crossing Pea Vine Creek some 600 yards from our first position into and over a corn-field, where these regiments were drawn up in line of battle. The enemy had taken his position in the corn-field opposite, running to a high ridge near the junction of the Graysville and La Fayette, Ringgold and Chattanooga roads. A section of the First Missouri Battery (Bledsoe's) having been placed in position on my left by General Johnson and Forrest, in rear of the Seventeenth Tennessee, the Forty-fourth was now brought to the right of the Twenty-fifth Tennessee Regiment. The firing from this battery drove the enemy from his position, and after shelling the woods in our front I again received an order to advance in line of battle.
My skirmishers were kept deployed at a distance of 200 yards, which distance they kept, passing over the ridge (a strong position) and forward to Reed's Bridge, across which the enemy had moved and taken position in the woods beyond. Before reaching the bridge (Reed's) the Seventeenth Tennessee was detached and sent by General Forrest to the left to attack a force of the Federal at their principal encampment. Before gaining this position, however, the enemy fled. The skirmishers of the Twenty-third Tennessee while approaching Reed's became engaged, and the Twenty-third Tennessee Regiment voluntarily pushed forward with a yell and drove the enemy from the brigade before it could be destroyed. Here the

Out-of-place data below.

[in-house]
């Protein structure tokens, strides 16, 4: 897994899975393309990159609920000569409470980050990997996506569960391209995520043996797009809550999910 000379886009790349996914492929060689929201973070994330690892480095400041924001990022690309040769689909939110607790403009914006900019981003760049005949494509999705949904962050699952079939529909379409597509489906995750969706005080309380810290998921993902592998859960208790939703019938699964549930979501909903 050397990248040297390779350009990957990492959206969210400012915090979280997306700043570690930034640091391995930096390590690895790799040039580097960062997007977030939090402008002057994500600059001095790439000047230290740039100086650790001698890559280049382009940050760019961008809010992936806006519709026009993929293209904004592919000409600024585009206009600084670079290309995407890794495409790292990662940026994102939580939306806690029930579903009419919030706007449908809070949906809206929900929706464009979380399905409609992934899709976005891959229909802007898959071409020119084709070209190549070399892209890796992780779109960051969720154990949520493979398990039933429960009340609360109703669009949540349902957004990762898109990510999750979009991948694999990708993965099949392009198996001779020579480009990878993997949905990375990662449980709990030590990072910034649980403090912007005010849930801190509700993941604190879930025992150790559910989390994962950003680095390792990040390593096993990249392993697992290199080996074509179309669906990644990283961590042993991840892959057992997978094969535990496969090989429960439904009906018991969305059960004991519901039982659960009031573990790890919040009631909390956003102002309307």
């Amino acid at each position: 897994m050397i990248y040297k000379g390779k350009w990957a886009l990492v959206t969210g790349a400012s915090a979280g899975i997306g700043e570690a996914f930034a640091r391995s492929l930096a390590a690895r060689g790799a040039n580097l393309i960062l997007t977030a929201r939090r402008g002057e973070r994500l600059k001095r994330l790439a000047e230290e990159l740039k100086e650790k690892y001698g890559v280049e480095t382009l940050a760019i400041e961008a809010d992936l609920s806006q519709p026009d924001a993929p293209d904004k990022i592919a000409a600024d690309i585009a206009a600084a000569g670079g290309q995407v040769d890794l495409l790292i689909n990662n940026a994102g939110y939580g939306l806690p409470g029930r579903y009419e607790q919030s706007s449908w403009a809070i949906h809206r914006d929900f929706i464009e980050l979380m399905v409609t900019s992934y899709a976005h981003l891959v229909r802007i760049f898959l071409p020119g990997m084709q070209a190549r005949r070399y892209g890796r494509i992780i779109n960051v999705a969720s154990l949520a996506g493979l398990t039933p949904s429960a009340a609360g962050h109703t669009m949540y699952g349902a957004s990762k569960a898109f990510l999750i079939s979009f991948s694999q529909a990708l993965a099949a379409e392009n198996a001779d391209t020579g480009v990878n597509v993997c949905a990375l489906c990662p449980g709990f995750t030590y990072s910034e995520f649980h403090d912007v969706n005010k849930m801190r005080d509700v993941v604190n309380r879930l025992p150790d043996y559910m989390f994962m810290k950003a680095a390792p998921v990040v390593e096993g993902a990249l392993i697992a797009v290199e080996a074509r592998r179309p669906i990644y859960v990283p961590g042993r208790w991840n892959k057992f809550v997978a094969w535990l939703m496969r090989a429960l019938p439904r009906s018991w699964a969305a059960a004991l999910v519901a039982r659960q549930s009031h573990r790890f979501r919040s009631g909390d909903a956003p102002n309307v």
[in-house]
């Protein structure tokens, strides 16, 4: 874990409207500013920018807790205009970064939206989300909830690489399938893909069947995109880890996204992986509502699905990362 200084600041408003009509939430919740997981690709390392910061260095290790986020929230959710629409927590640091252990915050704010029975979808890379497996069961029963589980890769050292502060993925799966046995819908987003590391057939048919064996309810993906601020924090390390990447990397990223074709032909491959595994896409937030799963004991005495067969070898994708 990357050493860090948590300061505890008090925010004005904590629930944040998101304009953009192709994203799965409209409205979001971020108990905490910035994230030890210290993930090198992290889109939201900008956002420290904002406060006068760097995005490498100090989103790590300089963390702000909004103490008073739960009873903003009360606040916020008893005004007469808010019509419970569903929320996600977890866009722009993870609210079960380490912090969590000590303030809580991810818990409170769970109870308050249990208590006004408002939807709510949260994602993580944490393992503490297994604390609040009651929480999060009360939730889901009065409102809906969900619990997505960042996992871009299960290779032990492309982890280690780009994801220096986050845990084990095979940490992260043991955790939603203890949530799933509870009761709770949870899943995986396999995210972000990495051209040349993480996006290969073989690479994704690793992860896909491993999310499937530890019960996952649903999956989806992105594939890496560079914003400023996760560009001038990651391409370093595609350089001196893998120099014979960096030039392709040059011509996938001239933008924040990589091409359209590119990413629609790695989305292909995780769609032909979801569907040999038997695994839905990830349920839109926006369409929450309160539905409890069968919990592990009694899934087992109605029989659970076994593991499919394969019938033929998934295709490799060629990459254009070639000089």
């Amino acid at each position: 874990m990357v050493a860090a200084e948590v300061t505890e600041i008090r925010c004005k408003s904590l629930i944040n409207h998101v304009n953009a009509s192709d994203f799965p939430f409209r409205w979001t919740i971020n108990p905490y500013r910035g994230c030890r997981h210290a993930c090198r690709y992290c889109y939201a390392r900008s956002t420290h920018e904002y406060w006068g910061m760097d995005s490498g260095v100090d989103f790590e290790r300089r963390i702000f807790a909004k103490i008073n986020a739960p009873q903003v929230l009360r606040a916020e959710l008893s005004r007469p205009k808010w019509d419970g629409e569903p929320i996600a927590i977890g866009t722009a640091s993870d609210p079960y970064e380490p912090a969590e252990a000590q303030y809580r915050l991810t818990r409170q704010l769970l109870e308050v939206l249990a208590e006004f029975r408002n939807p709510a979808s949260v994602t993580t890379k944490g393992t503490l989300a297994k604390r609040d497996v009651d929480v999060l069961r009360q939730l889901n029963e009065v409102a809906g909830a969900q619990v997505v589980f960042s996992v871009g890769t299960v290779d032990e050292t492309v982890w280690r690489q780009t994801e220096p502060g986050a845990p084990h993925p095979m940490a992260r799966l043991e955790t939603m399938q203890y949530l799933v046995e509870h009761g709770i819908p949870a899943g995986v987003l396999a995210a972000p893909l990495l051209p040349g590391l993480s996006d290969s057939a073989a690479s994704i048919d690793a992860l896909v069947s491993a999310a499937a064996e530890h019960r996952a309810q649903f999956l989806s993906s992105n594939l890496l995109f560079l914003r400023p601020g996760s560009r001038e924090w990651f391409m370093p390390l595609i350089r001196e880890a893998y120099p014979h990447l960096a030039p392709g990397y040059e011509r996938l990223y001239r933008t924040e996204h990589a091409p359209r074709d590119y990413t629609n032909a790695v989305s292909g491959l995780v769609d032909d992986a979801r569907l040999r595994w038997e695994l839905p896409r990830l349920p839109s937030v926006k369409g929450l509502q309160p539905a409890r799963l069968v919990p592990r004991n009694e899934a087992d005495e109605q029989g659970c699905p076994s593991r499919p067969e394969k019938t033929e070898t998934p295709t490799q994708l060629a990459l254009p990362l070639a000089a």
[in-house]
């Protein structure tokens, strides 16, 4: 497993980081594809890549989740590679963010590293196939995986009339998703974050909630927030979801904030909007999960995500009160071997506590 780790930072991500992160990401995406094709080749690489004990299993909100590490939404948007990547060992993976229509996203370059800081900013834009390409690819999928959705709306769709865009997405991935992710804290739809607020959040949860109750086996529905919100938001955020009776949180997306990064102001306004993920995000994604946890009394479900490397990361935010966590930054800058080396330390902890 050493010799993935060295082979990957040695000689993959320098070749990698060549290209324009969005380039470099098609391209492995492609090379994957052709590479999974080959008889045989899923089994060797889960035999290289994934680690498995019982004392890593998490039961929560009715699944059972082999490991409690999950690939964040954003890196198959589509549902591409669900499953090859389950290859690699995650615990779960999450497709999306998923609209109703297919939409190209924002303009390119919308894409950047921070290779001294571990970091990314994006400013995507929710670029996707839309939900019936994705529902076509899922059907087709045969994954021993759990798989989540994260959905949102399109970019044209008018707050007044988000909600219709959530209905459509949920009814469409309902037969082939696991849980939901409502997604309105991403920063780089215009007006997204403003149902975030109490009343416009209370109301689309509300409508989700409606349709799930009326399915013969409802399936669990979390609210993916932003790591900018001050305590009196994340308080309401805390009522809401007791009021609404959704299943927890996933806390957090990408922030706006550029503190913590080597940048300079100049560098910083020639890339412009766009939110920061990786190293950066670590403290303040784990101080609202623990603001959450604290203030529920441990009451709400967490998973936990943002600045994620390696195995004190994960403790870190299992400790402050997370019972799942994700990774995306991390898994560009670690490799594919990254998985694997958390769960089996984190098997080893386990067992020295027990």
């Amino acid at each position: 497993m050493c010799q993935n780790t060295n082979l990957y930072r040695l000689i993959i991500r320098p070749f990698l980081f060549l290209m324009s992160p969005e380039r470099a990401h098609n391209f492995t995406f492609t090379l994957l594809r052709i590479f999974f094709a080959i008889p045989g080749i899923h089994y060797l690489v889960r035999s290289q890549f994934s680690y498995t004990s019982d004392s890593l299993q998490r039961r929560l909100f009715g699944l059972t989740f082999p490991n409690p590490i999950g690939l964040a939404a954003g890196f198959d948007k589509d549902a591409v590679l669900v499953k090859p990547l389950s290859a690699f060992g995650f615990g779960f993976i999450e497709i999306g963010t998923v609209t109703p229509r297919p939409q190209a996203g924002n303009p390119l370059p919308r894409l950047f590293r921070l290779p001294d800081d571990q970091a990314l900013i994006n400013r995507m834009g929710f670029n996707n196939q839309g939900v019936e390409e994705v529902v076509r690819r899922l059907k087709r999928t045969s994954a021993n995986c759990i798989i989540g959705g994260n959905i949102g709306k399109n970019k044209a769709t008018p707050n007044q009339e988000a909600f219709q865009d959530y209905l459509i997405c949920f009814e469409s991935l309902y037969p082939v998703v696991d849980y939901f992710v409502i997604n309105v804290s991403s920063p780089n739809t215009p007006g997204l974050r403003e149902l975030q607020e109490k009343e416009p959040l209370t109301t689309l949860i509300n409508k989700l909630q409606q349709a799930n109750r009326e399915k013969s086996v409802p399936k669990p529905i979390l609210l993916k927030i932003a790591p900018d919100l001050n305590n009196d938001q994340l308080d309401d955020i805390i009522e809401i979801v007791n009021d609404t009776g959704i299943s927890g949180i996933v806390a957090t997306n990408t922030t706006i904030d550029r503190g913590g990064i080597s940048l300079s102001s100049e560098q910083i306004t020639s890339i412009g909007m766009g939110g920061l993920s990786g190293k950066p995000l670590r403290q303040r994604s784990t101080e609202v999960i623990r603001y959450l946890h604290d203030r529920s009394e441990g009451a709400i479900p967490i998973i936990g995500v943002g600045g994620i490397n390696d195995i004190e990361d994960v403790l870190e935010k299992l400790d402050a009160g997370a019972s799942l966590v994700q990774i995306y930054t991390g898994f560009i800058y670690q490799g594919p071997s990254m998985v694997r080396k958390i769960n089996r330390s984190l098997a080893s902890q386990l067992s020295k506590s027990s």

Twenty-third Tennessee had 5 men wounded, 1 of whom (Private A. Melton, color bearer), when obliged to give up his colors, called upon his successor to carry them forward ahead of everything else.
Skirmishers were immediately sent over the bridge and deployed, followed by the Forty-fourth, Twenty-fifth, and Twenty-third Tennessee Regiments, which filed to the right some 300 or 400 yards through a corn-field. The enemy now opened a battery upon the bridge, one of its shells wounding Lieutenant Hastings, of the Seventeenth Tennessee, which regiment was returning to rejoin the brigade and crossed over the bridge under the enemy's fire of artillery. A section of First Missouri (Bledsoe's) Battery, of the reserve artillery, opened fire and drove the enemy's battery from its position.
The brigade moved forward in line of battle, changing direction to the right, and moved in line to Alexander's Bridge, where we were halted and remained for brigade on our left (Gregg's) to come up. Gregg's brigade moved forward, followed by Johnson's, [from] which, after marching some 600 yards, the Forty-fourth Tennessee was detached to guard our wagon train. Having marched some 2 1/2 miles by the flank, Gregg's brigade became engaged with the enemy. We changed front forward on left company, left battalion, and moved up on line with other troops on our left, and rested on our arms during the night, one-third of the men being required to be awake and skirmishers deployed in our front.
Saturday, September 19, early this morning a detail of intelligent men was made, five from each regiment, to reconnoiter the enemy's line. They reported to me about 10 a.m. the enemy's 1 1/4 miles distant and in our front. The Forty-fourth Tennessee took its position the right of the brigade, and the line of the brigade conformed to that of Gregg's on our left, and Robertson's on our right, which encompassed the top of a low ridge. The firing commenced on our right about 8 a.m., and continued along the until Cheatham became engaged.
About 1 p.m. the skirmishers of the Seventeenth Tennessee, as